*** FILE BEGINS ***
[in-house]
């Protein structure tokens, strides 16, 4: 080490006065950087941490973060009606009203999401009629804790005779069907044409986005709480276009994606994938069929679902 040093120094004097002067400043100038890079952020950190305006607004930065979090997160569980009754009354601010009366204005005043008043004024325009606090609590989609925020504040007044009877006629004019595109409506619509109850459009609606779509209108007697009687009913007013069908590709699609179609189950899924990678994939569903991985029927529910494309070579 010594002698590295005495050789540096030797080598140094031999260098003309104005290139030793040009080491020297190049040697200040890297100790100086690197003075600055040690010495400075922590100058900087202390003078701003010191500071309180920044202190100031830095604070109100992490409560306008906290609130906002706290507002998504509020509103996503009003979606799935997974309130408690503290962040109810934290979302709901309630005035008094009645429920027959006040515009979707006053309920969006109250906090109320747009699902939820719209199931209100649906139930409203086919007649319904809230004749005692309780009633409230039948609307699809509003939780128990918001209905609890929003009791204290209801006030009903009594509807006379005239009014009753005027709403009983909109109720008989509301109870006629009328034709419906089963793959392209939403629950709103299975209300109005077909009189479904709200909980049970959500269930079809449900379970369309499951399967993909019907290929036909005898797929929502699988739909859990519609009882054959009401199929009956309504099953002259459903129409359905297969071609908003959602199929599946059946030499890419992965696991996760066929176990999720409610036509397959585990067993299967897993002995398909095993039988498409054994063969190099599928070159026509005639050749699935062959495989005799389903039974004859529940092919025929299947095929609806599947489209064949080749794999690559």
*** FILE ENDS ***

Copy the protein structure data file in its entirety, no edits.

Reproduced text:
[in-house]
């Protein structure tokens, strides 16, 4: 080490006065950087941490973060009606009203999401009629804790005779069907044409986005709480276009994606994938069929679902 040093120094004097002067400043100038890079952020950190305006607004930065979090997160569980009754009354601010009366204005005043008043004024325009606090609590989609925020504040007044009877006629004019595109409506619509109850459009609606779509209108007697009687009913007013069908590709699609179609189950899924990678994939569903991985029927529910494309070579 010594002698590295005495050789540096030797080598140094031999260098003309104005290139030793040009080491020297190049040697200040890297100790100086690197003075600055040690010495400075922590100058900087202390003078701003010191500071309180920044202190100031830095604070109100992490409560306008906290609130906002706290507002998504509020509103996503009003979606799935997974309130408690503290962040109810934290979302709901309630005035008094009645429920027959006040515009979707006053309920969006109250906090109320747009699902939820719209199931209100649906139930409203086919007649319904809230004749005692309780009633409230039948609307699809509003939780128990918001209905609890929003009791204290209801006030009903009594509807006379005239009014009753005027709403009983909109109720008989509301109870006629009328034709419906089963793959392209939403629950709103299975209300109005077909009189479904709200909980049970959500269930079809449900379970369309499951399967993909019907290929036909005898797929929502699988739909859990519609009882054959009401199929009956309504099953002259459903129409359905297969071609908003959602199929599946059946030499890419992965696991996760066929176990999720409610036509397959585990067993299967897993002995398909095993039988498409054994063969190099599928070159026509005639050749699935062959495989005799389903039974004859529940092919025929299947095929609806599947489209064949080749794999690559």